English 203

Graduate Readings: Literature and Analytic Philosophy


Section Semester Instructor Time Location Course Areas
1 Fall 2020 Gang, Joshua
MW 1:30-3 305 Wheeler

Description

It’s hard to overstate literary study’s indebtedness to continental philosophy. For much of the past century, figures such as Hegel, Nietzsche, Derrida, and Rancière have informed some of our most important conversations about what literature is, what it does, and what it tells us about ourselves and/or the external world. In contrast, we appear considerably less indebted to analytic philosophy—even as we grant the importance of someone like Bertrand Russell for modernist literature and criticism. Whether because of its styles of argumentation, its naturalistic assumptions, or its perceived antipathies to politics and aesthetics, the consensus among literary critics is that analytic philosophy has less to offer us than its continental counterpart. 

This seminar puts that conclusion to the test. Our aim will be to determine what aspects of analytic philosophy might be valuable for literary study today—and the ways we might incorporate those aspects meaningfully and judiciously. After a brief overview of analytic philosophy’s foundations, each week of the seminar will pair key texts from analytic philosophy with key texts of literary criticism or critical theory on a related topic. Topics of consideration might include: linguistic reference, meaning, and performance; logic and rationality; empiricism and the external world; reductionism; intention; the natures of moral and aesthetic value; feminism and sexuality; personal identity; justice; human and animal rights; the concept of mind; mind-body dualism; and the problem of other minds. Philosophical readings will potentially include those by: Anscombe, Appiah, Austin, Carnap, Chalmers, Danto, Davidson, Goodman, Foot, Frege, Kripke, Manne, Murdoch, Nagel, Parfit, Quine, Rawls, Russell, Ryle, Singer, Strawson, Thomson, Williams, and Wittgenstein. Critical readings will include those by: Albright, Apter, Bartlett, Best and Marcus, Butler, de Man, Miller, Ngai, Richards, Scarry, Sedgwick, and Spivak, and many more.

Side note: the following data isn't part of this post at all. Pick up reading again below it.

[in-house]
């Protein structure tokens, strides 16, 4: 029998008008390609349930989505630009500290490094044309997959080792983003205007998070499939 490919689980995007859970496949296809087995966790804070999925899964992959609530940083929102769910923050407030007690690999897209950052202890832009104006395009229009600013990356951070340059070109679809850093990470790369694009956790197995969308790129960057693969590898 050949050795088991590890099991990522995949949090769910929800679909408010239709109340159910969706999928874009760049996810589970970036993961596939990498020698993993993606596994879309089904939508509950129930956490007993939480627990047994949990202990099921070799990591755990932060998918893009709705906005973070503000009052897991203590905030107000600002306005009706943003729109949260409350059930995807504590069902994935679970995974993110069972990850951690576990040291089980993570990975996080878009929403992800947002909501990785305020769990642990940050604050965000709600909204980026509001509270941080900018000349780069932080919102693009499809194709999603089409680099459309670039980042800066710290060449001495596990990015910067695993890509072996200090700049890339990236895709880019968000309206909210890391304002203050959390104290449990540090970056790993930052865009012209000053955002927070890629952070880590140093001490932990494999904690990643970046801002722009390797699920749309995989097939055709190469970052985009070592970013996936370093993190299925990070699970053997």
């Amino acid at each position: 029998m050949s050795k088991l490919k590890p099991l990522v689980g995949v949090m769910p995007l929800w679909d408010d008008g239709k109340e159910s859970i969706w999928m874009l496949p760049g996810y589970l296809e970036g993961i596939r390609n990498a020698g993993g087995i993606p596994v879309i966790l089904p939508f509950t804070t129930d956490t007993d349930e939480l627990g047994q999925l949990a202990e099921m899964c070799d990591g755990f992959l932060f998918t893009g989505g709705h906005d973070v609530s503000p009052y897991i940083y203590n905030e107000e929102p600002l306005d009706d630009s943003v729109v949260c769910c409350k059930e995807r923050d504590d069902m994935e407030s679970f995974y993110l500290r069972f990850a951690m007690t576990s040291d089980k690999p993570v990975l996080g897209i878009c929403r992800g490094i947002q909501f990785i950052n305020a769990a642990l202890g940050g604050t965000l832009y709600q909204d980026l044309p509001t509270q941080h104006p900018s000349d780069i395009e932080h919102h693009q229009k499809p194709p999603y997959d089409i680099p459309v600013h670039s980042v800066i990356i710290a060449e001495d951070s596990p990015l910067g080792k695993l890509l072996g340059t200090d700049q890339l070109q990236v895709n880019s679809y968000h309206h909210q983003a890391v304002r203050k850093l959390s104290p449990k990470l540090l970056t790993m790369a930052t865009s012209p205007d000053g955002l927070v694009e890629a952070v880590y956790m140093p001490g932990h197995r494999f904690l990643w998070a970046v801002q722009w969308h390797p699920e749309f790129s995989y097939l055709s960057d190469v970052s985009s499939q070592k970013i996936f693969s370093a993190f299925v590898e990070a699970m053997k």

All course readings will be made available online through bCourses. Evaluation will be based on several short papers and presentations as well as a longer essay at the end of the course.

Other Recent Sections of This Course

fall, 2020

203/2

Graduate Readings: Prospectus Workshop

203/3

Graduate Readings: Harlem Renaissance

spring, 2020

203/1

Graduate Readings: Contemporary Fiction

203/2

Graduate Readings: Modernist Fiction and Affect

203/3

Graduate Readings: Comedy and Violence

203/4

Graduate Readings: The Lyric Eye: A Material History of Poetic Form

fall, 2019

203/1

Graduate Readings: On Interpretation

203/2

Graduate Readings: Prospectus Workshop

203/3

Graduate Readings: Aesthetics and Politics: Kant and Beyond

spring, 2019

203/1

Graduate Readings: William Faulkner and the Historical Novel

203/3

Graduate Readings: The Queer and the Oriental

203/4

Graduate Readings: Renaissance Drama

203/5

Graduate Readings: Nineteenth-Century U. S. Historical Poetics

fall, 2018

203/1

Graduate Readings: Allegorical Moments: Public, Private, and the Writing of Everyday Life

203/4

Graduate Readings: American Genres

203/5

Graduate Readings: Prospectus Workshop

spring, 2018

203/1

Graduate Readings: Radical Enlightenment?

203/2

Graduate Readings: The Novel in Theory

203/3

Graduate Readings: Prospectus and Grant Workshop

203/4

Graduate Readings: Digital Humanities for Medieval Studies

203/5

Graduate Readings: Contemporary Chicanx/Latinx Novels


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